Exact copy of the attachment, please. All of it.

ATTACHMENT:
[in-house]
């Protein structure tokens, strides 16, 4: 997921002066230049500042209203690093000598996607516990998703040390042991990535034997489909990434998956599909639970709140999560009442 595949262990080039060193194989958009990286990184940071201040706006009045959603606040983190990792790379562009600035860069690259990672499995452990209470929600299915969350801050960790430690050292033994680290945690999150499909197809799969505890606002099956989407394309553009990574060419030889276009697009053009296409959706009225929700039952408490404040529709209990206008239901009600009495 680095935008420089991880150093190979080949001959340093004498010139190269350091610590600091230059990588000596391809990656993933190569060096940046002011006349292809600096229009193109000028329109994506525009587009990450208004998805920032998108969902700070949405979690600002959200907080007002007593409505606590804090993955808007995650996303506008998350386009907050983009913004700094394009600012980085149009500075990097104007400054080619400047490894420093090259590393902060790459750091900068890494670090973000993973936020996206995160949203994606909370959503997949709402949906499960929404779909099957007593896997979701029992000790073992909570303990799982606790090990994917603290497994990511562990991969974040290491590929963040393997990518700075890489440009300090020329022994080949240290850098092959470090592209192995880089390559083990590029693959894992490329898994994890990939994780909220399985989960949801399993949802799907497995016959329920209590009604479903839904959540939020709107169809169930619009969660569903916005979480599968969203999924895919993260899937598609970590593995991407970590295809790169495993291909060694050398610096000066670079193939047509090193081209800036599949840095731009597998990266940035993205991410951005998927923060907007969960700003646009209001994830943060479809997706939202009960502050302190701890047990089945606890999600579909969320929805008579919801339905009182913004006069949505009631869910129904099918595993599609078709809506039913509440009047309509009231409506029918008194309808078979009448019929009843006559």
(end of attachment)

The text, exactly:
[in-house]
């Protein structure tokens, strides 16, 4: 997921002066230049500042209203690093000598996607516990998703040390042991990535034997489909990434998956599909639970709140999560009442 595949262990080039060193194989958009990286990184940071201040706006009045959603606040983190990792790379562009600035860069690259990672499995452990209470929600299915969350801050960790430690050292033994680290945690999150499909197809799969505890606002099956989407394309553009990574060419030889276009697009053009296409959706009225929700039952408490404040529709209990206008239901009600009495 680095935008420089991880150093190979080949001959340093004498010139190269350091610590600091230059990588000596391809990656993933190569060096940046002011006349292809600096229009193109000028329109994506525009587009990450208004998805920032998108969902700070949405979690600002959200907080007002007593409505606590804090993955808007995650996303506008998350386009907050983009913004700094394009600012980085149009500075990097104007400054080619400047490894420093090259590393902060790459750091900068890494670090973000993973936020996206995160949203994606909370959503997949709402949906499960929404779909099957007593896997979701029992000790073992909570303990799982606790090990994917603290497994990511562990991969974040290491590929963040393997990518700075890489440009300090020329022994080949240290850098092959470090592209192995880089390559083990590029693959894992490329898994994890990939994780909220399985989960949801399993949802799907497995016959329920209590009604479903839904959540939020709107169809169930619009969660569903916005979480599968969203999924895919993260899937598609970590593995991407970590295809790169495993291909060694050398610096000066670079193939047509090193081209800036599949840095731009597998990266940035993205991410951005998927923060907007969960700003646009209001994830943060479809997706939202009960502050302190701890047990089945606890999600579909969320929805008579919801339905009182913004006069949505009631869910129904099918595993599609078709809506039913509440009047309509009231409506029918008194309808078979009448019929009843006559």